SpaceX Nailed Its Most Difficult Landing Yet

Contributed by
May 7, 2016
<?xml encoding="utf-8" ?>

On Friday morning  at 05:21 UTC a SpaceX Falcon 9 rocket roared away from its launch pad in Florida, carrying a Japanese satellite into orbit.

Eight minutes and 40 seconds later, the first stage booster set down on a barge in the Atlantic Ocean, marking the third time the company had managed to land a booster after launch, and the second time at sea.

One of my favorite parts of all this is hearing the team at SpaceX cheering as the booster comes in. Watch:

So cool. And this was a very big deal. Here’s why.

First off, getting a first stage booster to come back to Earth in a controlled landing is an amazing feat of technology all by itself. These flights are not just going straight up and back down; to go into orbit you need to achieve a velocity of about 8 kilometers per second (about 18,000 miles per hour) sideways, more or less parallel to the Earth’s surface.

When the Falcon 9 launched, it starts to head eastward, along the direction of Earth’s rotation (that gives an added boost to the rocket’s velocity of 1,000 km/hr due to Earth’s spin).* Two minutes later the rocket is moving about 8,000 km/hr relative to Earth’s surface. The first stage booster engines cut off, the second stage separates away from it, the second stage engines fire, and then that upper stage takes the payload up to orbit. Dumping the first stage gets rid of a lot of dead weight, saving a huge amount of fuel; that’s why big rockets like this have separate stages.

For this launch, the payload was a Japanese communication satellite. The final orbit for that is geosynchronous, about 36,000 km above Earth’s surface; at that height, one orbit takes 24 hours, so the satellite stays over the same part of the Earth. That has advantages for weather and communications satellites; the former see the same part of Earth all the time while the latter can be in 24-hour contact with ground receivers.

But it takes a lot of energy to put a satellite in that orbit, and for rockets, energy = velocity = fuel. To get the satellite on the correct trajectory, the first stage had to use almost all its fuel, and was moving very rapidly eastward relative to the ground. After separation, it had to kill much of its sideways velocity, drop back down to the planet, then kill its vertical velocity with the fuel it had left ... and all of this facing higher velocities and therefore far more difficult conditions then the successful landing last month. It was still moving at 2 km/s when it dropped back down into the atmosphere for this landing, twice as fast as usual. That means four times as much energy was needed to slow it down, and it generated eight times as much heat due to compression as it rammed through the air like a meteor.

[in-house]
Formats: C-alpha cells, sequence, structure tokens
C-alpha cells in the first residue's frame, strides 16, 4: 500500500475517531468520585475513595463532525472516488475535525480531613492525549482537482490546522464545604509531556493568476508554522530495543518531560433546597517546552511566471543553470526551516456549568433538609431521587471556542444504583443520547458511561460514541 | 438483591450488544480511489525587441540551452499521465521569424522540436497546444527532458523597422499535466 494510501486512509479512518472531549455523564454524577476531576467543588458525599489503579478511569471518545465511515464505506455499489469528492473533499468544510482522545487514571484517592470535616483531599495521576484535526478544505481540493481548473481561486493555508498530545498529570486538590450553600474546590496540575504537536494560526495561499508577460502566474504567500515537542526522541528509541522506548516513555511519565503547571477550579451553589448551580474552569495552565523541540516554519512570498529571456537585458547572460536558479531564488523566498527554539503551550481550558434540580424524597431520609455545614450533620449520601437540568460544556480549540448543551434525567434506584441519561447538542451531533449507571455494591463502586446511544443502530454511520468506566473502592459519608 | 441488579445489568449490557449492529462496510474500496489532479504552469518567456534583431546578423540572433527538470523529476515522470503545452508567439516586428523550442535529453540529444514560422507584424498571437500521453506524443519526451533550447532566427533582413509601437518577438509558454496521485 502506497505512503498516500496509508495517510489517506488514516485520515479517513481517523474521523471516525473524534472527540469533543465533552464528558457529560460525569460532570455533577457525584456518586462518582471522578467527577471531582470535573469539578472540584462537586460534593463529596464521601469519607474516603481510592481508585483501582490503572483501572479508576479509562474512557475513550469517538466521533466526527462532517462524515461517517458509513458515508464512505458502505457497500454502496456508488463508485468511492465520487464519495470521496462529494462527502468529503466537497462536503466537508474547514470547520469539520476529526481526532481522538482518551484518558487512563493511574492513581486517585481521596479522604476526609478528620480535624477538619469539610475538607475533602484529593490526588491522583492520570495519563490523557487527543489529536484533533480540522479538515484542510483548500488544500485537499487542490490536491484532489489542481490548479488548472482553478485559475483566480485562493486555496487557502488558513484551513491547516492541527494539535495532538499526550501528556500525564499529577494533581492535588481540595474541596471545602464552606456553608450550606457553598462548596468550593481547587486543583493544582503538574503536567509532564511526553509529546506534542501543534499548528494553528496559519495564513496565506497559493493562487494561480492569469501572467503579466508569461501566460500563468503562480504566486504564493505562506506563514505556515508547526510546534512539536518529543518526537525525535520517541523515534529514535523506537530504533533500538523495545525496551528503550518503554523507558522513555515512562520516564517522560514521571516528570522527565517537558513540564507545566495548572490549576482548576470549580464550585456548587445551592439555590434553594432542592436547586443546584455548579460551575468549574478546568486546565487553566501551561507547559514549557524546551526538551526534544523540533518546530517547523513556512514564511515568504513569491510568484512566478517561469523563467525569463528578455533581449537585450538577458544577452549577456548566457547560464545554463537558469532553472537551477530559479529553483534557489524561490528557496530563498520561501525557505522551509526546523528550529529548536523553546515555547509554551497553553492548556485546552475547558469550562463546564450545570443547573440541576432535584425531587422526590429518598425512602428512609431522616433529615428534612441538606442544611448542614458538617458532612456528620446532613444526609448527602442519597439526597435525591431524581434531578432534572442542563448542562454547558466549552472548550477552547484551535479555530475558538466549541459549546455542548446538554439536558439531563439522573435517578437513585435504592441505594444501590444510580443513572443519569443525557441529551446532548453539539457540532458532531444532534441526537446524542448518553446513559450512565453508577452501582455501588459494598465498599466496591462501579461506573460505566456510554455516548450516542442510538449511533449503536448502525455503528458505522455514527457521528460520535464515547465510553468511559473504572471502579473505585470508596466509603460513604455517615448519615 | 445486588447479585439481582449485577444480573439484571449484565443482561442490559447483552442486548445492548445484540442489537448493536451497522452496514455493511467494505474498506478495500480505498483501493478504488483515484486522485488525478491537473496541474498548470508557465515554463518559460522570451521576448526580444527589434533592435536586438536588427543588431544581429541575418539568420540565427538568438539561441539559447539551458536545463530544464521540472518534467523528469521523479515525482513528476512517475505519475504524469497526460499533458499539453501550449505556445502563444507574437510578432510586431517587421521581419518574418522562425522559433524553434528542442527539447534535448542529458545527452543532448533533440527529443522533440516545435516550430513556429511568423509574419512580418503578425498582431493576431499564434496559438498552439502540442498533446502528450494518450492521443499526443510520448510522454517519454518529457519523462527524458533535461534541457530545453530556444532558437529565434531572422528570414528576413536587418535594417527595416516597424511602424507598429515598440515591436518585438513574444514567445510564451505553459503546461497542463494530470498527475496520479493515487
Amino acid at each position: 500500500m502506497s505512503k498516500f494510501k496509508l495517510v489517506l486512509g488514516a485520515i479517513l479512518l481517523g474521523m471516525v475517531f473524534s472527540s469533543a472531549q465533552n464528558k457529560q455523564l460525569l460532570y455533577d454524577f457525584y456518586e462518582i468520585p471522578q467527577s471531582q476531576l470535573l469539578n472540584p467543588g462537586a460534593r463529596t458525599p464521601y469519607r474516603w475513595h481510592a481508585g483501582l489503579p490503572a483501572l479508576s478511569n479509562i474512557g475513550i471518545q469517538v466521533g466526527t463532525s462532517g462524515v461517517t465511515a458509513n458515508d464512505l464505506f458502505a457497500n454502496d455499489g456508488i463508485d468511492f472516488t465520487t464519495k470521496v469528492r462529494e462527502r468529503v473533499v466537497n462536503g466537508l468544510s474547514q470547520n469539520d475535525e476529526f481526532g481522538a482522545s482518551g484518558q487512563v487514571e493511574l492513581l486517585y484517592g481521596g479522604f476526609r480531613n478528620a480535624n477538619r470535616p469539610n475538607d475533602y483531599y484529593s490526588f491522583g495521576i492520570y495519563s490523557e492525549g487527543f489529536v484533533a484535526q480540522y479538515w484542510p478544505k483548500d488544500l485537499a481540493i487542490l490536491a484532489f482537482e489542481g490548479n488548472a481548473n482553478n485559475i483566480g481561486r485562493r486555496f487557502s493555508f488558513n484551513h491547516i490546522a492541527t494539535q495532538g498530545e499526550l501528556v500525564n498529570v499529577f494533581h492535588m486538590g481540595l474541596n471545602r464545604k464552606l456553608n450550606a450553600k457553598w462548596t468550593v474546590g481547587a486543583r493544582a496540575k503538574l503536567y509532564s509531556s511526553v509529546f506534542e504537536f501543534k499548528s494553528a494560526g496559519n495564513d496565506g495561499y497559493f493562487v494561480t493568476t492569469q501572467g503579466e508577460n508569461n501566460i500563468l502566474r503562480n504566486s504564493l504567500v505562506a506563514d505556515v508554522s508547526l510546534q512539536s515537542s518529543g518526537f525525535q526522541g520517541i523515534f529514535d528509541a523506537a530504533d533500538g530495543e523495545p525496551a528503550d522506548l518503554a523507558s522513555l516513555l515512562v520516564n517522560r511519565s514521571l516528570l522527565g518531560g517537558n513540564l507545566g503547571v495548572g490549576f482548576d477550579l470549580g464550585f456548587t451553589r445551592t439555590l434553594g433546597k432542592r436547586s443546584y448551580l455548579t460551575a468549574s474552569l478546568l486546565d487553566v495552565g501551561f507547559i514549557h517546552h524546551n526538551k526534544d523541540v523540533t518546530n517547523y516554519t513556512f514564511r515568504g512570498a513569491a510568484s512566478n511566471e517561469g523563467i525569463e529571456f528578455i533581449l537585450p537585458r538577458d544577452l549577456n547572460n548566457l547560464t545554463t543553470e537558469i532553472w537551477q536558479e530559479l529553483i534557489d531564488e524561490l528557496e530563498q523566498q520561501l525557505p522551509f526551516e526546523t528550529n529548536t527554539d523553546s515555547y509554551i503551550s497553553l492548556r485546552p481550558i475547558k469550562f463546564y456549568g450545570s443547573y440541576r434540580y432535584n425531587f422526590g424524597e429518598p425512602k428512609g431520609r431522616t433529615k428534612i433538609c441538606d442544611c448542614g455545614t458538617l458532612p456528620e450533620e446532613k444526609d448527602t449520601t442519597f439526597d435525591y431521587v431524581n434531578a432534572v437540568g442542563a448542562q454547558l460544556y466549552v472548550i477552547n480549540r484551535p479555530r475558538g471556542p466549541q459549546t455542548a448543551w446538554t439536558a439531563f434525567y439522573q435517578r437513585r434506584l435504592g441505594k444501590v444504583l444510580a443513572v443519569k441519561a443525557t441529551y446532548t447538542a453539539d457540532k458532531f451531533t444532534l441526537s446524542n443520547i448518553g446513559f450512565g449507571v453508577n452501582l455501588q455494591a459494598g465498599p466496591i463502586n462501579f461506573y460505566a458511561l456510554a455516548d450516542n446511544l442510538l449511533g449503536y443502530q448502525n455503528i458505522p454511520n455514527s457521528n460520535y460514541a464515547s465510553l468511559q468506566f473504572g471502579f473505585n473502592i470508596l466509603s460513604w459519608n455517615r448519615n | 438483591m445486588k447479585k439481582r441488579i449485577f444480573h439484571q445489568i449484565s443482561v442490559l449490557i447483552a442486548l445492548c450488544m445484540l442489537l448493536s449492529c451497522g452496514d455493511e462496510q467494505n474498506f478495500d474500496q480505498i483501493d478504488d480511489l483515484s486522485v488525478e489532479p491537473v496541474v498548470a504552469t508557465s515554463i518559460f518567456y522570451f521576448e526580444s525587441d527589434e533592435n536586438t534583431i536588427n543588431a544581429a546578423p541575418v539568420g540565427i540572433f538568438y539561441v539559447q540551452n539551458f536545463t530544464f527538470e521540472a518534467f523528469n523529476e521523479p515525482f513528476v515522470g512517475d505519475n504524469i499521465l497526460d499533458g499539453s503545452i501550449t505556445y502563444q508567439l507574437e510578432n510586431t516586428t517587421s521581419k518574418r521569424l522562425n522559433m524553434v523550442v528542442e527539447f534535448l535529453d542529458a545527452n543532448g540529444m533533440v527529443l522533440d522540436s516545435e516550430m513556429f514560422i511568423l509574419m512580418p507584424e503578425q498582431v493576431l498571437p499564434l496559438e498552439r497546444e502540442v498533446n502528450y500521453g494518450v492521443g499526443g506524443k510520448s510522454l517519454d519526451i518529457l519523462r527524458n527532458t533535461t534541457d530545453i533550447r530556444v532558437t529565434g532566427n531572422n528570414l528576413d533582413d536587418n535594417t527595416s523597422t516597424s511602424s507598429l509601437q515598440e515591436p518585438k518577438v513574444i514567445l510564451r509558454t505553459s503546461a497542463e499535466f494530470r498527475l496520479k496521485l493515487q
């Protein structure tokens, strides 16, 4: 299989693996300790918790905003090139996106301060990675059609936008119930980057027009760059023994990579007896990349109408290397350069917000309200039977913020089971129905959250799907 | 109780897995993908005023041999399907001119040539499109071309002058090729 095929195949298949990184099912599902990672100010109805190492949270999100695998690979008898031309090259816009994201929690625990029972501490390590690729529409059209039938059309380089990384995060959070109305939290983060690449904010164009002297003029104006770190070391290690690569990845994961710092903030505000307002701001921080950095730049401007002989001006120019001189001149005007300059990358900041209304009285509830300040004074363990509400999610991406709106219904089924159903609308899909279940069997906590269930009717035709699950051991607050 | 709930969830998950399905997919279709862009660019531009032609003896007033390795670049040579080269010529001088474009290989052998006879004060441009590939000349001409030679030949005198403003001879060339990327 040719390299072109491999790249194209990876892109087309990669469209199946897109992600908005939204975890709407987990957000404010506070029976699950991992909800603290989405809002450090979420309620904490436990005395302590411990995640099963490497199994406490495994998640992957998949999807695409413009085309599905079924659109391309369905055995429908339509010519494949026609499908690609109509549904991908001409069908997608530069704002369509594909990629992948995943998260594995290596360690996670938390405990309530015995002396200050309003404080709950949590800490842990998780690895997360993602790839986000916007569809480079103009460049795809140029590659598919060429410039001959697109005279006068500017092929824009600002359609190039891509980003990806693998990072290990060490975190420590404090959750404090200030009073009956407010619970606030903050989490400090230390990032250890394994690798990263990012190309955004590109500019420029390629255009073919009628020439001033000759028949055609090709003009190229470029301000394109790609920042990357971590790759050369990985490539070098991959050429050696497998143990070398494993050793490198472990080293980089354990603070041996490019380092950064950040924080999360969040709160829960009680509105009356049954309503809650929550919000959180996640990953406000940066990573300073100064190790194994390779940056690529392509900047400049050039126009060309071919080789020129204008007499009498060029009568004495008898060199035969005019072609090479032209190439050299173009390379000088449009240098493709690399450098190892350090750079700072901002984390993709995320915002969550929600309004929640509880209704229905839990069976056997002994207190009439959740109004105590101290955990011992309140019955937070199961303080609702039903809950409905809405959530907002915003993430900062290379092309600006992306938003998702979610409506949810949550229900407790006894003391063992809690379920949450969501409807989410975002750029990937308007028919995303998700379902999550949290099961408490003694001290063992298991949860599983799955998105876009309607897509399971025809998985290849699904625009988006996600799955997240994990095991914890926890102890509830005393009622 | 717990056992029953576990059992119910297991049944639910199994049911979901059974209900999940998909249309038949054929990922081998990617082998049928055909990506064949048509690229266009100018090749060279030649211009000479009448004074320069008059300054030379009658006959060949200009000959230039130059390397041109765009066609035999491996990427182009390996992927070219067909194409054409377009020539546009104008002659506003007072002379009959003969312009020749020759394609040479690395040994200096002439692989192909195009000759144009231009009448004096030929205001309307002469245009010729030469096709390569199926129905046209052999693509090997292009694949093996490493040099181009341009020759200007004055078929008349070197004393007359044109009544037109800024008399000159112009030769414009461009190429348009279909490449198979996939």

Before the launch, Elon Musk gave the odds of a successful landing at 50/50. Earlier launches had been lower energy, making it easier—though by no means easy—to land the booster. Still, as you saw, they made it. The booster landed right in the center of the drone ship. Bull’s-eye.

If SpaceX can refurbish the booster and use it again (a big if, to be sure) then it will save a lot of money; it costs very little to go through that compared with building a first stage booster from scratch.

And that’s why the successful booster touchdown on the floating drone ship Of Course I Still Love You was such a big deal. Many launches will be to high orbit, or be on otherwise energy-intensive trajectories. Being able to return the booster in those circumstances saves a lot of money.

But it’s more than that. The Falcon Heavy is scheduled for its first test flight sometime later this year; it’s essentially three Falcon 9s strapped together. Many of the Heavy launches will be for payloads with a lot of mass into low orbit, or lower mass into high-energy orbits. This most recent booster landing means that they’re capable of bringing back those FH boosters from more launches as well.

This also plays into the effort to launch a Dragon 2 capsule to Mars. That will take a fully expendable Falcon Heavy launch. Getting a high-mass payload to Mars takes lot of energy, and all three boosters will be run to exhaustion to get the second stage on its way with the payload. But as I wrote before, the maneuvering to slow the booster in Earth’s upper atmosphere is very much like what’s needed to slow any payload in Mars’s atmosphere, too. So there’s that connection at least.

And don’t discount the sheer technical capability of SpaceX to do complex and difficult missions. I saw this tweet after the booster landing:

Well, I think the goal of launching a Dragon V2 on its way to Mars as soon as 2018 is ambitious and may only have a 50/50 chance of happening … but SpaceX is showing that, sometimes, those odds are good enough to bet on.

*Orbital speed is measured from the Earth’s center, because that’s how gravity works. That speed doesn’t matter if the Earth is rotating or not; to orbit Earth you need to be moving at about 8 km/sec. The Earth is spinning, though, so at the equator the ground is moving eastward relative to the Earth’s center at roughly 1,675 km/hr (making one full spin of 40,000 km every 24 hours). That’s free velocity for the rocket! The closer to the equator, the faster that motion is, which is why launches are done as far south as possible.

Update, May 7, 2016: To be clear, to save fuel the booster used atmospheric drag to slow its horizontal velocity; it didn't perform the usual "boostback burn" to slow down. I wasn't aware of this for this launch; I thank Thanos Tour for tweeting me about it. You can read more about this on the Reddit page for this mission.